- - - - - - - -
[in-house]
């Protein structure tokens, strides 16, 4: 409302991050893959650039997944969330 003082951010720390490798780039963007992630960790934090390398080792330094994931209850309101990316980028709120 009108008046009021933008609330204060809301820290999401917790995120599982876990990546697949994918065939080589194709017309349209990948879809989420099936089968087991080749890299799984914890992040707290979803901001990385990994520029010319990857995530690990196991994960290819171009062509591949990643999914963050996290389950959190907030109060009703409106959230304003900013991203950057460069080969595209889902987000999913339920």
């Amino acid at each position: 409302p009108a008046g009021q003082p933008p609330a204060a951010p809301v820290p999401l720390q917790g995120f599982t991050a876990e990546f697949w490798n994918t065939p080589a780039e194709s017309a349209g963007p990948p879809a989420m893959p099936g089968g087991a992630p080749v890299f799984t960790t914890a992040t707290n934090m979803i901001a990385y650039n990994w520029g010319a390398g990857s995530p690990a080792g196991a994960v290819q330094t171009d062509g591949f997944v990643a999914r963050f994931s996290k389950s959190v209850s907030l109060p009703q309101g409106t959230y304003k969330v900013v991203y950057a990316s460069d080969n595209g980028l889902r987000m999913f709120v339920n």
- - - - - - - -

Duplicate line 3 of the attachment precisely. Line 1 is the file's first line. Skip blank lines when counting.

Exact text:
């Amino acid at each position: 409302p009108a008046g009021q003082p933008p609330a204060a951010p809301v820290p999401l720390q917790g995120f599982t991050a876990e990546f697949w490798n994918t065939p080589a780039e194709s017309a349209g963007p990948p879809a989420m893959p099936g089968g087991a992630p080749v890299f799984t960790t914890a992040t707290n934090m979803i901001a990385y650039n990994w520029g010319a390398g990857s995530p690990a080792g196991a994960v290819q330094t171009d062509g591949f997944v990643a999914r963050f994931s996290k389950s959190v209850s907030l109060p009703q309101g409106t959230y304003k969330v900013v991203y950057a990316s460069d080969n595209g980028l889902r987000m999913f709120v339920n």